- I Am Here and Not Not-There: An Autobiography
Born in Galt, Ontario, in 1918 to a Methodist minister and a musically gifted mother, died in Toronto in 2007: between those dates Margaret Avison lived a life of disciplined commitment. The first commitment was to poetry, which she began writing in quite early childhood. On its account she avoided any work where success could lead to a career, threatening her 'hours of reading, feeling, working at poetry' - 'I had to move on whenever 'career' threatened.' This meant from college graduation to age fifty a series of part-time, short-term, or freelance jobs (one as mother's help), a life she described in a letter of 1945 as 'absurd, terrible, beautiful, rigidly defined.' Her second commitment came only when at forty-five, after two years of 'bewildered' scripture reading she 'encountered the living Jesus,' and thereafter, following graduate work in English and two years' teaching, during some twelve years she was employed by, consecutively, two downtown missions. The two commitments did not, as she at first had feared, pull in different directions: '[C]oming to faith enriched my subject matter.' In the same year as her conversion, 1963, her widowed mother came to live with her, dying blind and very old in 1985: this further responsibility she accepted with grace and cheerfulness.
Apart from two periods of relative freedom, her Guggenheim year in Chicago and a writer-in-residence year at Western, her chief pleasures were friendships, walking, mainly between work and home, and occasional concerts, including jazz. The business of her life, apart from actual writing, was seeing, hearing, listening - sending her 'optic heart' to explore, to press through what we think we know to the unfamiliar, [End Page 326] the disconcerting: 'Poetry longs to crash through into depth, at least.' And the search for a new, unmediated poetic language meant 'hiding the rhymes, complicating the rhythms.' It was perhaps this need to force a way beyond the well-worn that, at least in part, made her leave university teaching, that haven for so many poets: witness what seems her unlikely choice, when Homer's language was snatched from her by the death of a willing supervisor, of Byron's as her MA thesis subject. 'I chose Byron for my thesis on purpose. If God is anywhere, if He is present, you can study anything.' And, it follows, anywhere. As might be guessed from the earlier poems, she had at first, before a deflection by illness, meant to study maths and physics.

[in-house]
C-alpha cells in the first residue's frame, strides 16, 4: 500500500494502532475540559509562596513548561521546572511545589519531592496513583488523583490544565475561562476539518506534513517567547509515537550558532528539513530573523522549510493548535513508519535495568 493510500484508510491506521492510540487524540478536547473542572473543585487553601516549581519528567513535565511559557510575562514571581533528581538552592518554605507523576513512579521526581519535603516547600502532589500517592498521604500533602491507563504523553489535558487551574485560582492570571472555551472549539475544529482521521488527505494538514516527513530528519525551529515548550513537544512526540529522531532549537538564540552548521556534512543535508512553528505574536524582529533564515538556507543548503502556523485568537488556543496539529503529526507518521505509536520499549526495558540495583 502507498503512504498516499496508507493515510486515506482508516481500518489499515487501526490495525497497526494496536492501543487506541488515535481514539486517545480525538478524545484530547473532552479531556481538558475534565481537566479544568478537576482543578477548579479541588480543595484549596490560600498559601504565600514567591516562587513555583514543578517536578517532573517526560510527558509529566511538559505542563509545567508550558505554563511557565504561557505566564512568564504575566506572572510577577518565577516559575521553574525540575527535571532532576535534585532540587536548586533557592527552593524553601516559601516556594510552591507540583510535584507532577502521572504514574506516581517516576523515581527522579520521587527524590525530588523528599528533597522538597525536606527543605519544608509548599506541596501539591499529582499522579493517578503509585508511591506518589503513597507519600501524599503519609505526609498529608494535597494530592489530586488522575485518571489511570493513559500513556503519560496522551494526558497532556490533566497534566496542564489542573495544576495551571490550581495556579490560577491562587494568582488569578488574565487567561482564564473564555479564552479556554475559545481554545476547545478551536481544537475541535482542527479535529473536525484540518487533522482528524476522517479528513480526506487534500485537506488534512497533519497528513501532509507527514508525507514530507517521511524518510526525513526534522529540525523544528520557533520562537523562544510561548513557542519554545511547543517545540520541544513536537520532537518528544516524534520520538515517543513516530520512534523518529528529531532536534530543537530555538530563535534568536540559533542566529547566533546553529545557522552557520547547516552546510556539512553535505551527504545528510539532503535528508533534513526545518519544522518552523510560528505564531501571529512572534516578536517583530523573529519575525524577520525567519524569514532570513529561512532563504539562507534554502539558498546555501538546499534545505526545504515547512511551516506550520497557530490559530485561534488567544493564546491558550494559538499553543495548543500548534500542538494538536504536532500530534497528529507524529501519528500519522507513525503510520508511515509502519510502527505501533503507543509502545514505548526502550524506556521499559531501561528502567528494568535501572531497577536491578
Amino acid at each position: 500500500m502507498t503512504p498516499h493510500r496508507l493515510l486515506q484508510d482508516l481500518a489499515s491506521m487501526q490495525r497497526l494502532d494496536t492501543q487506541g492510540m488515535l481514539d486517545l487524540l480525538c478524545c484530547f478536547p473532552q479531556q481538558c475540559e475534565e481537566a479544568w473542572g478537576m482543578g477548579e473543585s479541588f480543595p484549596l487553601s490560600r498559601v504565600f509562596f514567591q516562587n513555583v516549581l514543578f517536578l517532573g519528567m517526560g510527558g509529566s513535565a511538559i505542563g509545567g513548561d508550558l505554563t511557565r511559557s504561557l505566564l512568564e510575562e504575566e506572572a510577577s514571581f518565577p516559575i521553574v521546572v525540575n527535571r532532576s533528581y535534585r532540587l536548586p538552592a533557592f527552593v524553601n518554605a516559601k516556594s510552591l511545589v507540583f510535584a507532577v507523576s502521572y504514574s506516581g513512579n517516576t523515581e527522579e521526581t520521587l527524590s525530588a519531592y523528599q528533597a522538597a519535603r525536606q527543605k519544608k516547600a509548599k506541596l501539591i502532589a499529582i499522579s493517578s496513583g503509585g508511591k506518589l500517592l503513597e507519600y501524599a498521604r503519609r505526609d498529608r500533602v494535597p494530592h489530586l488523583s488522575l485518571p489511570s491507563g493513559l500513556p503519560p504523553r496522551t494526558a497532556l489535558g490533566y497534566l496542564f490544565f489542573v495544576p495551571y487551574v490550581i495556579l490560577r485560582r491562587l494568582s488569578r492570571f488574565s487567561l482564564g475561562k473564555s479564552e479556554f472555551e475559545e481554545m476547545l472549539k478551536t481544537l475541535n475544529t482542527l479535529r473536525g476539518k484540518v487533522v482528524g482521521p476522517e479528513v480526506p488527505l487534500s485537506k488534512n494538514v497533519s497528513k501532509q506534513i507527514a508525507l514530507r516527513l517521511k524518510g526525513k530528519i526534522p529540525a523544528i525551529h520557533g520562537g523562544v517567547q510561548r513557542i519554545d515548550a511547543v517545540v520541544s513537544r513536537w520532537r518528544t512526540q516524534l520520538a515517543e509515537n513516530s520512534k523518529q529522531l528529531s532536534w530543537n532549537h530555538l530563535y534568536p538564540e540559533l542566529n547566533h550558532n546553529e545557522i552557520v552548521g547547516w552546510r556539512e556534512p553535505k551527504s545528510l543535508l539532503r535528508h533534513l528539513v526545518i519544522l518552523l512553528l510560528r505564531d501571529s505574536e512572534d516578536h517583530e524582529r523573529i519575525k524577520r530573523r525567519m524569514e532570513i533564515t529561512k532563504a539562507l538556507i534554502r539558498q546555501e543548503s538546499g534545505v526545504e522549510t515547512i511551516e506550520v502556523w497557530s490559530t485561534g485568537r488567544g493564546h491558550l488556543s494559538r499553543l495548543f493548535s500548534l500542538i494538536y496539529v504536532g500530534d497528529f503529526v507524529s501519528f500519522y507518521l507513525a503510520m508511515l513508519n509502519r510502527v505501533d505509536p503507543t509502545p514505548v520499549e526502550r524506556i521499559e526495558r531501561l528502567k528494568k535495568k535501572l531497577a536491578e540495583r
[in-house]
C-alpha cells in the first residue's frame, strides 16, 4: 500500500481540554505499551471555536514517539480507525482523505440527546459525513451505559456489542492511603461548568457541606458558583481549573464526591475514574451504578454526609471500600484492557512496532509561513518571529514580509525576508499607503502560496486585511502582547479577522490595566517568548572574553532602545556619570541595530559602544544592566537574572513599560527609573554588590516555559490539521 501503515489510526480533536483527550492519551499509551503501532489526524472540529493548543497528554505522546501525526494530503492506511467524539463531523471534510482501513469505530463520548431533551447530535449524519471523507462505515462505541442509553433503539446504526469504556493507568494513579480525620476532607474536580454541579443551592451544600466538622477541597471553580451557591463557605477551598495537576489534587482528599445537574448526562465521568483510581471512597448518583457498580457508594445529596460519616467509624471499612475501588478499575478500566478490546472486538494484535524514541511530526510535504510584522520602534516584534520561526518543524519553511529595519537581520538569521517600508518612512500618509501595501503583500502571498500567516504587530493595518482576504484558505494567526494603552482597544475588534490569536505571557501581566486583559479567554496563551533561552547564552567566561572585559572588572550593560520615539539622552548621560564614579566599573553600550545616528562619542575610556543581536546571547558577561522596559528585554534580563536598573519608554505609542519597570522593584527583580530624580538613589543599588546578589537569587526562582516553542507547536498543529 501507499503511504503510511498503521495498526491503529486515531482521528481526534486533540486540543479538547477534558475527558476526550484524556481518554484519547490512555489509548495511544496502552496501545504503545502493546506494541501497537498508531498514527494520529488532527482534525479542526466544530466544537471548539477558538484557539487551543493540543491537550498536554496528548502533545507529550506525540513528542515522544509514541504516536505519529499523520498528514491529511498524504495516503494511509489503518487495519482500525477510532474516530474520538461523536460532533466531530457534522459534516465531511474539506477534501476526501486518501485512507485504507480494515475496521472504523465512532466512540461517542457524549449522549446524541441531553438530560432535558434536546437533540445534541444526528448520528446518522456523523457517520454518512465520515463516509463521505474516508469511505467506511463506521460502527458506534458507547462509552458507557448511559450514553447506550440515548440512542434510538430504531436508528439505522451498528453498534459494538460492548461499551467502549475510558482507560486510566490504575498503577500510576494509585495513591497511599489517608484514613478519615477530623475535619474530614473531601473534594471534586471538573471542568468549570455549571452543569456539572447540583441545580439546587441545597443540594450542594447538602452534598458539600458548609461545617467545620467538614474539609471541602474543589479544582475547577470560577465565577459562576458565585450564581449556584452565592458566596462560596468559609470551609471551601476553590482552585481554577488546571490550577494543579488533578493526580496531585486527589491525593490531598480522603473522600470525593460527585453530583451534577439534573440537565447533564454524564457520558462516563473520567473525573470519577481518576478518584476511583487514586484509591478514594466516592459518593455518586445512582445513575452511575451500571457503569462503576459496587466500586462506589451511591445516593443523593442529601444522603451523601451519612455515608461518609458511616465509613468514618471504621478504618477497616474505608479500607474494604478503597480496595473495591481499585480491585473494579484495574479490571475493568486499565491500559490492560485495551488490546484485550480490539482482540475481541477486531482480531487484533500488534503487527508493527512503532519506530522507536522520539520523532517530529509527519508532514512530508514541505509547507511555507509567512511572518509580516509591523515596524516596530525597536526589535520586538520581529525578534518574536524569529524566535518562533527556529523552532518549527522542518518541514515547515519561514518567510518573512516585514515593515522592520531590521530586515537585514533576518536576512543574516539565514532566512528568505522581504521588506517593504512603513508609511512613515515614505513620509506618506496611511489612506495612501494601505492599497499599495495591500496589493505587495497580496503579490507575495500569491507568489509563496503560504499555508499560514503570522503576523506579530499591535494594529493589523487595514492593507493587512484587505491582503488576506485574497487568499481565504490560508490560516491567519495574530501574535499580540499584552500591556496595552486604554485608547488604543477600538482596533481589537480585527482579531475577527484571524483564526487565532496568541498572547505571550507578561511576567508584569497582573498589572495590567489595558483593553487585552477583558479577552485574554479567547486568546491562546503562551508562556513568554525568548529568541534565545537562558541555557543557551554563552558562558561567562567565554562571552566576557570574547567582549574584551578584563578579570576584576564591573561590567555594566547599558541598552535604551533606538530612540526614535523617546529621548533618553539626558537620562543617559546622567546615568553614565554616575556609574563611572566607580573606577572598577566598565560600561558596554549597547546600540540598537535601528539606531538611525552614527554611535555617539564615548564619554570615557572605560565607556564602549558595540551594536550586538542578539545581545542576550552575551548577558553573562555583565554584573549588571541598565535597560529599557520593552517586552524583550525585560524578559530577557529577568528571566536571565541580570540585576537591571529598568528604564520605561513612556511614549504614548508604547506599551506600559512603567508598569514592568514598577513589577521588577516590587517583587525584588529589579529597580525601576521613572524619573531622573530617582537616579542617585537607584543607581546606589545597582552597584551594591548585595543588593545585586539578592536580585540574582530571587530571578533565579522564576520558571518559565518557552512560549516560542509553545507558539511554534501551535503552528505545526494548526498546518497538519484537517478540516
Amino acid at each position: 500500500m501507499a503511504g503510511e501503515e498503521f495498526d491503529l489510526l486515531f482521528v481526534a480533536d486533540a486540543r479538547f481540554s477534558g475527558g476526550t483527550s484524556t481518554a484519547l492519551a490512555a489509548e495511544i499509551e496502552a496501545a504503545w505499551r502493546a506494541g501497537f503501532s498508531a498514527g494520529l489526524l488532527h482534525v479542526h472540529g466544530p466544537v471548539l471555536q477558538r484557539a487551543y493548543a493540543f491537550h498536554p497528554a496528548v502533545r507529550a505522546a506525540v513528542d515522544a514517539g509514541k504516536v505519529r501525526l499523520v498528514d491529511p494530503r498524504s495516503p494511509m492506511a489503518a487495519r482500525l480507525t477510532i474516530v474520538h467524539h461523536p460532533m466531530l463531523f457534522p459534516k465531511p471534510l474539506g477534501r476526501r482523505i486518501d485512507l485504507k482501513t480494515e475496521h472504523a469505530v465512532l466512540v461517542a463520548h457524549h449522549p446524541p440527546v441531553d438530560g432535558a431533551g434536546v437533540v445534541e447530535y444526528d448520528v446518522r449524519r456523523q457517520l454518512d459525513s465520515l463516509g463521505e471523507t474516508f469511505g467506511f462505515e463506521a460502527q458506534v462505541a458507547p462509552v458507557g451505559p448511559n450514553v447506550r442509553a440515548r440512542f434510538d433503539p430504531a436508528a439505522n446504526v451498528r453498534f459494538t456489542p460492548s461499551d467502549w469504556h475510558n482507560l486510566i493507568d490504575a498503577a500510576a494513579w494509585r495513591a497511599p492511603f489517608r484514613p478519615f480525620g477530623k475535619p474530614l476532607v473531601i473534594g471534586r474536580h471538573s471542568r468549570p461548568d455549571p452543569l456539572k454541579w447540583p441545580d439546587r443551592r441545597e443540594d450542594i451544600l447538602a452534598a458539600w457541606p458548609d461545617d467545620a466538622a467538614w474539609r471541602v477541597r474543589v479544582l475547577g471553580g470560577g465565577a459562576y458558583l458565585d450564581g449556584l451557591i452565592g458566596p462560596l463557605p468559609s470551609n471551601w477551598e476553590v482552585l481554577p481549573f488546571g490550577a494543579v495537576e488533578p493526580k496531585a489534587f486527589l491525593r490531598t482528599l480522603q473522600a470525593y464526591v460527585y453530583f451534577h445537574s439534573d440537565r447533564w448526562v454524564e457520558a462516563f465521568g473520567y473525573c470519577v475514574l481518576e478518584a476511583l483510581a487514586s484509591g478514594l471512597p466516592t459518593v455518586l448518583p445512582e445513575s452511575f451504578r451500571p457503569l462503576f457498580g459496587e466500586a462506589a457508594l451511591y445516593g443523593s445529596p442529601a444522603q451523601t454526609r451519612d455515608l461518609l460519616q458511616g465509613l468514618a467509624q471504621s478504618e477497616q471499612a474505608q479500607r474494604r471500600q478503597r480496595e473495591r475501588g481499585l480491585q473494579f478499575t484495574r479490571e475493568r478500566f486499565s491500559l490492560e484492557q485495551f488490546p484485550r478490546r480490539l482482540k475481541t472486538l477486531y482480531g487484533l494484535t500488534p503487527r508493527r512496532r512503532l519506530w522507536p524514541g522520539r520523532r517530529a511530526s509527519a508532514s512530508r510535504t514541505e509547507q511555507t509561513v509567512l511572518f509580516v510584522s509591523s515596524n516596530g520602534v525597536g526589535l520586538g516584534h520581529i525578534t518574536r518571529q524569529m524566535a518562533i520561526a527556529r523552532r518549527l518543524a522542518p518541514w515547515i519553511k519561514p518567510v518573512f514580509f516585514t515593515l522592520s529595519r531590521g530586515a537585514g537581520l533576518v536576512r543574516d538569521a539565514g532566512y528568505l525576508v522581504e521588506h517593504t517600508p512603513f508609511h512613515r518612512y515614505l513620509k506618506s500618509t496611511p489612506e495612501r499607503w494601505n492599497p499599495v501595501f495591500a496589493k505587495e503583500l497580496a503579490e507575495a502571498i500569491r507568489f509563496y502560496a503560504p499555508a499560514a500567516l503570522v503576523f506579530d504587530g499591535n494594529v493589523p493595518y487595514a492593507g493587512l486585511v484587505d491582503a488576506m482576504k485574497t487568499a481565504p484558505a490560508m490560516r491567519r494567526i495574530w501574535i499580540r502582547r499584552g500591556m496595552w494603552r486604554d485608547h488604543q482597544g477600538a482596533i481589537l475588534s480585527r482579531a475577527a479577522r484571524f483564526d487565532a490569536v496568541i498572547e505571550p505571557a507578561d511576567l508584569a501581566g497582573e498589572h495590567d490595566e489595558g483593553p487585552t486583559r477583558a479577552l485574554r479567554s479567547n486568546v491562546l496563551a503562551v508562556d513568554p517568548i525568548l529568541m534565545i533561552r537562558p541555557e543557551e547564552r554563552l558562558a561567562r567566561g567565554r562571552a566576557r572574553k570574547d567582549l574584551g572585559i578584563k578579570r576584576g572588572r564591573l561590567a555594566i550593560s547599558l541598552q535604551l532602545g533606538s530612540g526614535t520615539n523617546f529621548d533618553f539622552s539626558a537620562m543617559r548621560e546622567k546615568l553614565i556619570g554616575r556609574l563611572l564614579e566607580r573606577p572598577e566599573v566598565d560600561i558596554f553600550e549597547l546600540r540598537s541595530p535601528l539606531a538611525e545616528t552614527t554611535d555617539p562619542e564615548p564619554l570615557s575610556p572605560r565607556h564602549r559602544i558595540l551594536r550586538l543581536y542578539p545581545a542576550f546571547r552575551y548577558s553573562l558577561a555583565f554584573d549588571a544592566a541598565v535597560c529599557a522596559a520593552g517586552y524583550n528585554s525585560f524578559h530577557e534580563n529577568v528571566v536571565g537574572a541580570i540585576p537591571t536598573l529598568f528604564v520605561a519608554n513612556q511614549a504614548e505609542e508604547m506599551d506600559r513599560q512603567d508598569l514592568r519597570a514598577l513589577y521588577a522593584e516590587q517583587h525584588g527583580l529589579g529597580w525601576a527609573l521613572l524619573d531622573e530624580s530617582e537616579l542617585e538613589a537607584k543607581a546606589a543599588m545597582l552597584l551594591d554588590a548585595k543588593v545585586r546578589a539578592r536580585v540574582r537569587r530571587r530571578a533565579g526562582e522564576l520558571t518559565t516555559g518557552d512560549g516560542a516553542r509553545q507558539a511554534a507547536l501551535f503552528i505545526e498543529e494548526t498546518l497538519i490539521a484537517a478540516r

Reporting on this autobiography, it has seemed mostly more apposite to quote from the 'Documents,' seen by the author as well as her editors as essential parts of the book, but which she did not live to incorporate. Attractive as the text is, its smooth flow makes it, certainly for this reader, less illuminating than the letters and interviews. Warm thanks are due to Stan Dragland and especially Joan Eichner, her old friends and eventual editors, for giving the book its form and providing - especially valuable in view of the author's lack of interest in dates - a chronology. I miss an index, but assume there were reasons.
If the body of Margaret Avison's work is a treasure, so is her personality - quiet, dedicated, intensely original - 'a private person always': we are fortunate to have this record.
Jay MacPherson, Department of English, University of Toronto